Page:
Also known as "Lazy Eye," amblyopia is a common condition in human children. In general, canines are less likely to have to the condition than humans, although flat-faced breeds with bulging eyes -- such as Boston Terriers, Pekingese, pugs, boxers, bulldogs and Shih Tzus -- are among the most susceptible. If your puppy's eyes seem out of alignment with one another, it may be the result of a harmless condition or something more serious that requires veterinary attention.
The bulging eyes of barachycephalic or flat-faced breeds are caused by their compacted head structure resulting in shallow eye sockets. Eyes can become misaligned or even come altogether out of the sockets if one of these dogs falls from his owners arms onto a hard floor or collides with an object or another pet during play. Small breeds prone to hypoglycemia can have amblyopic symptoms when their blood sugar is getting dangerously low. In other breeds, lazy eye is usually due to a structural abnormality such as a cloudy area on the lens, a misshapen eye or abnormal retina. While symptoms of amblyopia most commonly present themselves in puppyhood, the condition can occur from injury or disease at any time of a dog's life.
Irish setters are prone to a heriditary disorder affecting the nervous system, with symptoms including amblyopia. The condition is present at birth, and the symptoms are usually recognizable within the first few days of life. Affected pups have a characteristic swimming movement to propel themselves along on their bellies and are usually not able to stand or walk when their littermates do. The symptoms are accompanied by vision impairment evidenced by not blinking or moving the head away when you shine a light in the eyes.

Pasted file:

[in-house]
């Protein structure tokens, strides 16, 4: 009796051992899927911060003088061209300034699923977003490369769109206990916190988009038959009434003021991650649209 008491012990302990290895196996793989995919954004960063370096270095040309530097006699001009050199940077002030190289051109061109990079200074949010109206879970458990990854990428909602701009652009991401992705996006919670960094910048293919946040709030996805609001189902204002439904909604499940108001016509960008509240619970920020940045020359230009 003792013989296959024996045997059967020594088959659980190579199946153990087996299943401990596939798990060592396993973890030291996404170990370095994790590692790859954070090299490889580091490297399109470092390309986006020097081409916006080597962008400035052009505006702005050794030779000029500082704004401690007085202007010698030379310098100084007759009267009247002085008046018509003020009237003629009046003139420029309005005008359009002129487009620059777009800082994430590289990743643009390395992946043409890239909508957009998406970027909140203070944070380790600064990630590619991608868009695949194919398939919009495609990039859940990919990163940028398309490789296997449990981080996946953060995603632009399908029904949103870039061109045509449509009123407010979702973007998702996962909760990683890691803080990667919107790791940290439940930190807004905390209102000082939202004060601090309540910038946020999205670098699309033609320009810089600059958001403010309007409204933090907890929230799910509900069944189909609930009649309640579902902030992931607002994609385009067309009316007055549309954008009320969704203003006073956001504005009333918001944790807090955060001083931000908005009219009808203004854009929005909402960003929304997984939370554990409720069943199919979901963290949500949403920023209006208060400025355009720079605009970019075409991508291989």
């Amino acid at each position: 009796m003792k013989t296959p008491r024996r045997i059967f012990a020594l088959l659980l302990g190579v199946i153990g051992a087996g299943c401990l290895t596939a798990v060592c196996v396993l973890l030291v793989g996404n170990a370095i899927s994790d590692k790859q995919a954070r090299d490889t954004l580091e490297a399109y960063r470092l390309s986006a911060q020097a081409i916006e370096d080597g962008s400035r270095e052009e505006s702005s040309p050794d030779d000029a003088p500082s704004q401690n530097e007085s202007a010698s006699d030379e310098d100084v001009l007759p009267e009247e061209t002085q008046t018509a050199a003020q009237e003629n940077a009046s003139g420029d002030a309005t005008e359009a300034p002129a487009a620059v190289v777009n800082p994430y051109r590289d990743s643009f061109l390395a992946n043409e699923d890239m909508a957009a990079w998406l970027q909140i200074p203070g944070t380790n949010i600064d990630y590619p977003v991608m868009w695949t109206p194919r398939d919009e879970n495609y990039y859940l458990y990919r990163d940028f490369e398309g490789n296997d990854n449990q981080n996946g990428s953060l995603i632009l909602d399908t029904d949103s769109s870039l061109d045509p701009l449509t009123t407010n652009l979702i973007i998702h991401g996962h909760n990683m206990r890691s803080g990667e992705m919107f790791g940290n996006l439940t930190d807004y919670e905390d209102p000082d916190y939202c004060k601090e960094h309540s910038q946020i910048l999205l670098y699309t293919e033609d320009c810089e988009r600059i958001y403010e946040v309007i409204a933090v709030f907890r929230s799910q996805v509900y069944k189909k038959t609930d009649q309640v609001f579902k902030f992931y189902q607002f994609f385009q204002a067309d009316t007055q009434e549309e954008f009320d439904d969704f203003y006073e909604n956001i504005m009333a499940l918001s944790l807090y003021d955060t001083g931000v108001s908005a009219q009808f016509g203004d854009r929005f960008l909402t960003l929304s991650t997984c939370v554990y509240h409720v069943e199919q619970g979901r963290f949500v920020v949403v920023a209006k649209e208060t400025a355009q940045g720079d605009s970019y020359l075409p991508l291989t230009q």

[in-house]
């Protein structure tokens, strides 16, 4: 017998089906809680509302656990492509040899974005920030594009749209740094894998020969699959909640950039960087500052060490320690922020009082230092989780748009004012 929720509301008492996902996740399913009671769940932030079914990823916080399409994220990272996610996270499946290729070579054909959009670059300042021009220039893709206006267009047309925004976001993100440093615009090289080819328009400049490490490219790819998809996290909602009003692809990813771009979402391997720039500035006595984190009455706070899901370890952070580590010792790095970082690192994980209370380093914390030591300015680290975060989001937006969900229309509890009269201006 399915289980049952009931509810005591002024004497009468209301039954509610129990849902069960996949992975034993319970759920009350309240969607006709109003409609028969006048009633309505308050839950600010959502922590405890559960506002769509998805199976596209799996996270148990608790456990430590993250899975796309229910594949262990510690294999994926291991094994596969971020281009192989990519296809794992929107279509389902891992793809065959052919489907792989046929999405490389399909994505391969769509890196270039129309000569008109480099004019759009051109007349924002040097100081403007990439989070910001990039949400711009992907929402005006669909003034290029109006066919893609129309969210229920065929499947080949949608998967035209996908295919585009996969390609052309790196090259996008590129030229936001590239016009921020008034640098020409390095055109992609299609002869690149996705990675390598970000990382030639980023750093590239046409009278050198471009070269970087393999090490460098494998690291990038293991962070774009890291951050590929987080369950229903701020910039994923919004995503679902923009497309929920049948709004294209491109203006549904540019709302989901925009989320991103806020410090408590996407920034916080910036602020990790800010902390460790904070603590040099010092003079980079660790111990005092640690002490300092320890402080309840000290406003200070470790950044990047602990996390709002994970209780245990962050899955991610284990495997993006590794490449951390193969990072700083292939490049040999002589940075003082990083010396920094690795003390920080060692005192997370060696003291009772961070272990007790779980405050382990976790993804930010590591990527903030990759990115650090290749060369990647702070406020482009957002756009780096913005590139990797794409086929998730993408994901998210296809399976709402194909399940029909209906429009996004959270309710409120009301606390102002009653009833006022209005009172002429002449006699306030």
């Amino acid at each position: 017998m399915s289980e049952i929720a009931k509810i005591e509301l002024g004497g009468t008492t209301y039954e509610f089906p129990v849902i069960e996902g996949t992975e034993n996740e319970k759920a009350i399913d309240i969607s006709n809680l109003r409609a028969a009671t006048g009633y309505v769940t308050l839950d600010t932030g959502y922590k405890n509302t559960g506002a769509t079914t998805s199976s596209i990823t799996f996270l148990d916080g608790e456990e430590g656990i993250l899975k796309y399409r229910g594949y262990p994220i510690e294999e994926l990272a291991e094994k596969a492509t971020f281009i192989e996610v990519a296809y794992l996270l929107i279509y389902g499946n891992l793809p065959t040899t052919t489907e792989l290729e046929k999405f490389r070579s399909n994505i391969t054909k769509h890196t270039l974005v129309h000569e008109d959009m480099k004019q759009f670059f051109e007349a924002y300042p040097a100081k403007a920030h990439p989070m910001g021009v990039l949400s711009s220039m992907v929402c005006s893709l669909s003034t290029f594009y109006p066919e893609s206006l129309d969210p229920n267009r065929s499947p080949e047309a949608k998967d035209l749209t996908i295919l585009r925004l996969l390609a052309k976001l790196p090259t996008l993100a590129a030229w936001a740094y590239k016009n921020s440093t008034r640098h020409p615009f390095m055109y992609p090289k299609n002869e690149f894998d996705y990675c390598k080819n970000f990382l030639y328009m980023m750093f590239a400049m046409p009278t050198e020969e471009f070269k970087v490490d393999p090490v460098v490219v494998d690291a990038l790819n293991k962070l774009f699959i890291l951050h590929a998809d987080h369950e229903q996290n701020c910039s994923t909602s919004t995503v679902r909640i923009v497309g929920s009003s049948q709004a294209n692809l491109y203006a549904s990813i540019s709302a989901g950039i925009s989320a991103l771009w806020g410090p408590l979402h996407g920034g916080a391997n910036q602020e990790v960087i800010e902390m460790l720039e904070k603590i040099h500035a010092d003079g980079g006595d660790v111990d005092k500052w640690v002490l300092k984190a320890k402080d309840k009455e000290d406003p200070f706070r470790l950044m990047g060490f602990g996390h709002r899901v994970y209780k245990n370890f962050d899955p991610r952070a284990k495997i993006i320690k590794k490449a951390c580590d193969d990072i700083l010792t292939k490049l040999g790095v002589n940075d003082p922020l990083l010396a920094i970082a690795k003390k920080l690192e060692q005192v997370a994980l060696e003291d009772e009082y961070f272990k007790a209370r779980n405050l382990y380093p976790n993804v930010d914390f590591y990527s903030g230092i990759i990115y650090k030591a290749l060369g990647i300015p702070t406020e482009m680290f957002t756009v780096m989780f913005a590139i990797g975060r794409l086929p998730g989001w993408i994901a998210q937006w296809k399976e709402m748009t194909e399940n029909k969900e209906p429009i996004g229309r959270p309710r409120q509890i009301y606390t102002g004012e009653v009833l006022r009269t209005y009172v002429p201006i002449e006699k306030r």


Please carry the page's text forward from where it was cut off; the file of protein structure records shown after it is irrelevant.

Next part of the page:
Often confused with lazy eye, strabismus is a condition where they eyeball is abnormally positioned due to muscles around the eye being of unequal lengths. Many puppies are born cross-eyed, especially in the brachycephalic breeds, with eyes straightening out as the puppy grows. Boston terriers tend to have eyeballs that diverge away from the nose, an inherited condition not usually severe enough to cause significant vision problems. Horner's syndrome, whereby facial nerves are disrupted, can cause the third eyelid to partially close, the upper eyelid to droop and the eye to sink into the head, with an outward appearance that it is out of alignment. The condition can be caused by injury or disease based in local nerves, the spinal cord or brain.
If your dog has trouble seeing out of one eye, his eyes do not track together or one appear misaligned, see a vet. Unlike human lazy eye treatments, which involve covering the strong eye with a patch to develop strength in the weak eye, an amblyopic dog can suffering from neurological disorders that grow worse over time. Placing a patch over your dog's good eye can result in a vision-impaired dog running into objects, causing further injury. Only your vet will be able to determine if your puppy's lazy eye is something he may grow out of or if your pup is suffering from a more serious condition requiring medication or surgery.
- Healthline: 12 Common Dog Breeds and Their Health Issues
- Veterinary Partner: Brachycephalic Breeds/Brachycephalic Syndrome
- The University of Sydney: Disorder - Quadriplegia and Amblyopia
- Veterinary Partner: Canine Eyes
- Pet Education: Strabismus and Cross-Eyed Dogs
- Pet Education: Horner's Syndrome
- Pet Education: Horner's Syndrome
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